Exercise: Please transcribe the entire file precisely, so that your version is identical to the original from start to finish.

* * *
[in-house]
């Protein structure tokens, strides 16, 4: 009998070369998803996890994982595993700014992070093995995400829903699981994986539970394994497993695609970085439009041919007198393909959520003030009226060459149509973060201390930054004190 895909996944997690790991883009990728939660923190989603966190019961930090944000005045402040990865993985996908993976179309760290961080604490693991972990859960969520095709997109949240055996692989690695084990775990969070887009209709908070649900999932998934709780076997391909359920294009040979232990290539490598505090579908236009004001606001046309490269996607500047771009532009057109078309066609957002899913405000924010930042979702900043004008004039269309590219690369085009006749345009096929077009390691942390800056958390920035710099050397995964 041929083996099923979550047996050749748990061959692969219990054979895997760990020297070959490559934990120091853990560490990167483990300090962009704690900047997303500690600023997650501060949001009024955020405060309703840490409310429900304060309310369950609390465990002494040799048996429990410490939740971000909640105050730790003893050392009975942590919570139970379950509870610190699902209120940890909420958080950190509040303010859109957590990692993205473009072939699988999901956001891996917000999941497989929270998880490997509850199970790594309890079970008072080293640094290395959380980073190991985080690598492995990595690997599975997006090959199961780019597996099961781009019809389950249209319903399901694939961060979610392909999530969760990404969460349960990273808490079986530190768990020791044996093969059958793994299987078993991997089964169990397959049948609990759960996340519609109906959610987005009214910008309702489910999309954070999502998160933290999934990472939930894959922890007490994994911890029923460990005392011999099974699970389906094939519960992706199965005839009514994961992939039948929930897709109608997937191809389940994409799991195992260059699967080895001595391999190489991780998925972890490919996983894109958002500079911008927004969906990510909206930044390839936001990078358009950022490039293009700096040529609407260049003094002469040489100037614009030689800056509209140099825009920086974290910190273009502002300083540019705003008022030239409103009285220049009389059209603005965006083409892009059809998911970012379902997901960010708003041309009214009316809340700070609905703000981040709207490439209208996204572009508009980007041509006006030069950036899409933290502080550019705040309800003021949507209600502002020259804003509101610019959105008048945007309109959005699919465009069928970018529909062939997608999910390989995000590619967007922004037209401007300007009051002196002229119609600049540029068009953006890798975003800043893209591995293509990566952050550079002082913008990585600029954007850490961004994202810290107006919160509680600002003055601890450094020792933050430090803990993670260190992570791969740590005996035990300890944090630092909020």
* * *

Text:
[in-house]
């Protein structure tokens, strides 16, 4: 009998070369998803996890994982595993700014992070093995995400829903699981994986539970394994497993695609970085439009041919007198393909959520003030009226060459149509973060201390930054004190 895909996944997690790991883009990728939660923190989603966190019961930090944000005045402040990865993985996908993976179309760290961080604490693991972990859960969520095709997109949240055996692989690695084990775990969070887009209709908070649900999932998934709780076997391909359920294009040979232990290539490598505090579908236009004001606001046309490269996607500047771009532009057109078309066609957002899913405000924010930042979702900043004008004039269309590219690369085009006749345009096929077009390691942390800056958390920035710099050397995964 041929083996099923979550047996050749748990061959692969219990054979895997760990020297070959490559934990120091853990560490990167483990300090962009704690900047997303500690600023997650501060949001009024955020405060309703840490409310429900304060309310369950609390465990002494040799048996429990410490939740971000909640105050730790003893050392009975942590919570139970379950509870610190699902209120940890909420958080950190509040303010859109957590990692993205473009072939699988999901956001891996917000999941497989929270998880490997509850199970790594309890079970008072080293640094290395959380980073190991985080690598492995990595690997599975997006090959199961780019597996099961781009019809389950249209319903399901694939961060979610392909999530969760990404969460349960990273808490079986530190768990020791044996093969059958793994299987078993991997089964169990397959049948609990759960996340519609109906959610987005009214910008309702489910999309954070999502998160933290999934990472939930894959922890007490994994911890029923460990005392011999099974699970389906094939519960992706199965005839009514994961992939039948929930897709109608997937191809389940994409799991195992260059699967080895001595391999190489991780998925972890490919996983894109958002500079911008927004969906990510909206930044390839936001990078358009950022490039293009700096040529609407260049003094002469040489100037614009030689800056509209140099825009920086974290910190273009502002300083540019705003008022030239409103009285220049009389059209603005965006083409892009059809998911970012379902997901960010708003041309009214009316809340700070609905703000981040709207490439209208996204572009508009980007041509006006030069950036899409933290502080550019705040309800003021949507209600502002020259804003509101610019959105008048945007309109959005699919465009069928970018529909062939997608999910390989995000590619967007922004037209401007300007009051002196002229119609600049540029068009953006890798975003800043893209591995293509990566952050550079002082913008990585600029954007850490961004994202810290107006919160509680600002003055601890450094020792933050430090803990993670260190992570791969740590005996035990300890944090630092909020």